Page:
The Oregon Department of Fish and Wildlife says that Oregon ocean Chinook commercial and recreational fisheries will be impacted by “severely low” returns of California Chinook salmon. As a result, some recreational and commercial salmon fishing on most of the Oregon Coast will be restricted this spring.
Here is the full press release from ODFW on what people can expect.
NEWPORT, Ore – With severely low forecasted returns of California Chinook salmon (Sacramento and Klamath River), both California and Oregon ocean Chinook commercial and recreational fisheries are impacted. Coho are a bright spot again for Oregon, and the state is expecting another good run and fishing seasons like last year.
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Last week, the National Marine Fisheries Service (NMFS) cancelled the spring 2023 commercial ocean troll salmon fishery (Cape Falcon to the California border) and the spring recreational ocean salmon fishery (March 15-May 15 from Cape Falcon to Humbug Mountain). This decision was made in consultation with the Pacific Fishery Management Council (PFMC), and the states of Oregon and California.
ODFW’s ocean salmon project leader Eric Schindler says with California salmon forecasts so low, impacts to those critical Chinook stocks need to be kept low.
“Chinook headed for California are caught along with local Chinook and coho in Oregon’s ocean fisheries south of Cape Falcon. So, any fishery where these Chinook are likely to be caught must be restricted – that’s why Oregon and California agreed with NMFS and cancelled all early ocean salmon seasons south of Cape Falcon at least through May 15,” Schindler said.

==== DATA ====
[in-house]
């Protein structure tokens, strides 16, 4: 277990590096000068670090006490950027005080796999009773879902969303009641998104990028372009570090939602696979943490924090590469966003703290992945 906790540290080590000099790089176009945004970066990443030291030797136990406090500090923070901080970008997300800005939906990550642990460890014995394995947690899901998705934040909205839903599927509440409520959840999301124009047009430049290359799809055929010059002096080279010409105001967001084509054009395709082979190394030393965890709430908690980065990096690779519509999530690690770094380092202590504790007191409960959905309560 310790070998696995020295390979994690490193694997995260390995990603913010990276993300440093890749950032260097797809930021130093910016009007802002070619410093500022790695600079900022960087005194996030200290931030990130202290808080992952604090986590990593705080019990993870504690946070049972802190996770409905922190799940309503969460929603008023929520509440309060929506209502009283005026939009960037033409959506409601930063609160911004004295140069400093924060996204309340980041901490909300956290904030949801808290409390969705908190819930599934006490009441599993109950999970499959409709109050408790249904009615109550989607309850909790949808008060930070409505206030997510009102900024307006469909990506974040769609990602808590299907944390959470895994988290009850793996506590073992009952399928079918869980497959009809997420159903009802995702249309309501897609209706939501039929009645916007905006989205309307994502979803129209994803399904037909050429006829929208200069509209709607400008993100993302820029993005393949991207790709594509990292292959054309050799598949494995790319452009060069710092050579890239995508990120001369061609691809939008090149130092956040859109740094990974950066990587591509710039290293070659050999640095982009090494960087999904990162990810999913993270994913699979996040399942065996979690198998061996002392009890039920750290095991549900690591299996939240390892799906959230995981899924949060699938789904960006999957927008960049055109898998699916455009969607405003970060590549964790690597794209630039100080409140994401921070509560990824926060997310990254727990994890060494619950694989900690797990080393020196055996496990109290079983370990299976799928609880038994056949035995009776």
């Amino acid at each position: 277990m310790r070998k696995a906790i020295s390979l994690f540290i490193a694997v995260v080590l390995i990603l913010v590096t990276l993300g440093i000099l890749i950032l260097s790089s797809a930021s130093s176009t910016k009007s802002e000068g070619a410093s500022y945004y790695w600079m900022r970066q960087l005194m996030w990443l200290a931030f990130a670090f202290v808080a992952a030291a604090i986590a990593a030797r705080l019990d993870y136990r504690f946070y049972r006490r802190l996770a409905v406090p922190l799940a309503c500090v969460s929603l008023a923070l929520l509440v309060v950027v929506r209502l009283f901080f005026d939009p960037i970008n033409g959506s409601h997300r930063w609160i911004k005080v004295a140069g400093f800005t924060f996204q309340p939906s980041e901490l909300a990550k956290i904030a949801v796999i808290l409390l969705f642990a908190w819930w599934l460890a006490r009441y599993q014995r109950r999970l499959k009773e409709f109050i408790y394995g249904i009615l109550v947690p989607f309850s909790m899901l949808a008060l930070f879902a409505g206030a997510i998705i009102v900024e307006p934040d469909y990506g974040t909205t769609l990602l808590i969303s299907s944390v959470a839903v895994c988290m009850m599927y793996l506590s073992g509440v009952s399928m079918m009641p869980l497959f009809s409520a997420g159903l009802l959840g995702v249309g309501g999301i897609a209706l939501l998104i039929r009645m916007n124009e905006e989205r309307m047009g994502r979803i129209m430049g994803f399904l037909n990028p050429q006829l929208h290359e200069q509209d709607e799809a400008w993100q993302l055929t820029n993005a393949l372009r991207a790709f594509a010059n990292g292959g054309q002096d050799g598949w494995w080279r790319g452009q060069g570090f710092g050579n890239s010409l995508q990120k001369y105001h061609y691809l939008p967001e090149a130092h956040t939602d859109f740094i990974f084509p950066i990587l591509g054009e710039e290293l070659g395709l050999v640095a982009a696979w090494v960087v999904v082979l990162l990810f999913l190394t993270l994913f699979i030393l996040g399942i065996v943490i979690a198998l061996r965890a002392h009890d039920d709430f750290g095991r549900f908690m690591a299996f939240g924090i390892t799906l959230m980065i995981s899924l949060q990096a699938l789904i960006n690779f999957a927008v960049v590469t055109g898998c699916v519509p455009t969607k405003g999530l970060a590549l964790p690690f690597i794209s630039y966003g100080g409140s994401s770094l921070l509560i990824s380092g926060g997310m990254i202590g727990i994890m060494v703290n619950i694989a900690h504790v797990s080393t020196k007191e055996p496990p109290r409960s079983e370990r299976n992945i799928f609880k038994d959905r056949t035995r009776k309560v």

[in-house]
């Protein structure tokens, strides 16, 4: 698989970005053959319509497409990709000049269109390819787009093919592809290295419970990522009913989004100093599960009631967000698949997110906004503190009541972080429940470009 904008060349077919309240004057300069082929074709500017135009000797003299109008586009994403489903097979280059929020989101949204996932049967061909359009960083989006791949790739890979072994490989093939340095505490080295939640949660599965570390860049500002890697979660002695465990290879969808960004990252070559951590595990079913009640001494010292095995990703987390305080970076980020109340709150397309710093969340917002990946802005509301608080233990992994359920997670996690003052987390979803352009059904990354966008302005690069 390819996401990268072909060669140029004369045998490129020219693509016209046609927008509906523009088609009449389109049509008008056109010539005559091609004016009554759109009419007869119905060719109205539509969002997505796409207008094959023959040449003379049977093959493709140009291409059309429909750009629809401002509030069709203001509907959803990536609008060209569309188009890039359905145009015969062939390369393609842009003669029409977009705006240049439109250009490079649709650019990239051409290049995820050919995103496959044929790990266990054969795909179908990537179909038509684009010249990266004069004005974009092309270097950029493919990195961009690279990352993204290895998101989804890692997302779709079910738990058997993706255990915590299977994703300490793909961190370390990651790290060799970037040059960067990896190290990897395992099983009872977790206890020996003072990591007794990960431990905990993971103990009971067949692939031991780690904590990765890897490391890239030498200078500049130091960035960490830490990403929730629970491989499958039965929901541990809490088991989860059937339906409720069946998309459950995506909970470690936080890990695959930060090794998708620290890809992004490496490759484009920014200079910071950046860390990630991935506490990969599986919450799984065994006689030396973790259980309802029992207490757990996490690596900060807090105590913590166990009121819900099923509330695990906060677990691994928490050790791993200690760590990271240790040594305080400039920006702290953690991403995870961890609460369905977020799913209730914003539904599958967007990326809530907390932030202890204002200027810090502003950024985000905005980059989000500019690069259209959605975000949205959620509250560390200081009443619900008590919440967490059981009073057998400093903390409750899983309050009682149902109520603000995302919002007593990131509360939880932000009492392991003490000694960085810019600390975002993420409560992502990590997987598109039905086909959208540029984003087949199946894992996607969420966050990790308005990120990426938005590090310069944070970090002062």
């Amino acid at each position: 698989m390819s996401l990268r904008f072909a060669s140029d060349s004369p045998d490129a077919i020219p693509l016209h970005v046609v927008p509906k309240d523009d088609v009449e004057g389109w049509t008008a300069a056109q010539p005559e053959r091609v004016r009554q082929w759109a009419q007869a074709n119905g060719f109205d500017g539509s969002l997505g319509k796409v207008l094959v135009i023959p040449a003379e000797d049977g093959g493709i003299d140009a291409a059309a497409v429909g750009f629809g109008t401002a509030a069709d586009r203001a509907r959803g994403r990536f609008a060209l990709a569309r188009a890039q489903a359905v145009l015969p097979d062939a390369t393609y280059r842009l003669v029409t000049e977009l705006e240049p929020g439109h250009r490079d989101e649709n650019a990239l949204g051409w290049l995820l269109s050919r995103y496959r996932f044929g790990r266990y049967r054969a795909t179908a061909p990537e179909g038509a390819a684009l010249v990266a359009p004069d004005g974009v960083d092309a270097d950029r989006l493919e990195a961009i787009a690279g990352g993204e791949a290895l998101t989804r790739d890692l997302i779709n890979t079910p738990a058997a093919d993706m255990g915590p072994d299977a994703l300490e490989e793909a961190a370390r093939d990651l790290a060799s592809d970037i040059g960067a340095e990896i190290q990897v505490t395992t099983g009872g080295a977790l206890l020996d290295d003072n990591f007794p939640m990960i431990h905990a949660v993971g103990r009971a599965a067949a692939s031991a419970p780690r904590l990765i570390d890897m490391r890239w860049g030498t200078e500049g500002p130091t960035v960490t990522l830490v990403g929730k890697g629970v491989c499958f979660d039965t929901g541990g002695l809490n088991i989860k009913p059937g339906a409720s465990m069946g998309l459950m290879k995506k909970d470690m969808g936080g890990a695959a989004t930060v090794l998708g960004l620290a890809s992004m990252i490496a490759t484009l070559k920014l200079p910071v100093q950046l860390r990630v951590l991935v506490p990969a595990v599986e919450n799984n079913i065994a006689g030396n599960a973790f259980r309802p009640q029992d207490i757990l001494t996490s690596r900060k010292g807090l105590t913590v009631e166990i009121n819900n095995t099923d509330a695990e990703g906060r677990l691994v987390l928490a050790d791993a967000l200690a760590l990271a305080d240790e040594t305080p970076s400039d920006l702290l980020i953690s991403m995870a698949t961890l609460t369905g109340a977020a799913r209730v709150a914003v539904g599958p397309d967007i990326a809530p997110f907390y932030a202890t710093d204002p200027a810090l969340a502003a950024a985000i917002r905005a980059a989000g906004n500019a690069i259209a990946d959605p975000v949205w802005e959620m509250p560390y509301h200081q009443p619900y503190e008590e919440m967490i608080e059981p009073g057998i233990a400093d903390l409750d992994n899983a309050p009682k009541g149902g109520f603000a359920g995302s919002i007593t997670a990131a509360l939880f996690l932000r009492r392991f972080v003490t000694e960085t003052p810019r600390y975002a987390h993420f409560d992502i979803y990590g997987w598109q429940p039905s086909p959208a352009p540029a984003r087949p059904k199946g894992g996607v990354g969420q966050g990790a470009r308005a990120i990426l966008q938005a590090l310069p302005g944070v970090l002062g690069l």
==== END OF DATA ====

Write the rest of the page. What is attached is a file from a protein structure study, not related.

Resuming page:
The PFMC currently is developing summer salmon seasons to be decided by April 7. Those decisions will be sent to the U.S. Department of Commerce for final approval by May 15.
PFMC is considering several alternatives for summer and fall salmon seasons. Generally, these would allow coho fishing from mid-June through September but restrict chinook fishing south of Cape Falcon until at least Sept. 1. By then, the majority of chinook headed to California are no longer offshore of Oregon’s coast. In September, there is still potential to harvest Oregon chinook salmon.
A different mix of salmon stocks are offshore north of Cape Falcon, so season alternatives are different. Options being considered would allow recreational chinook and coho retention in the ocean beginning mid-June through September.
PFMC’s alternatives are available online and more information is in the PFMC’s news release. The PFMC is looking for feedback from anglers and commercial fishermen which have their own season. Going through the PFMC e-portal is the best way to comment; use the link for Salmon Agenda Item E.2 (tentative adoption of the 2023 management measures for analysis) scheduled for the Council floor on Sunday, April 2.
PFMC is hosting an in-person public meeting March 20, 7-9 p.m. in North Bend. ODFW staff will attend and be available to answer questions.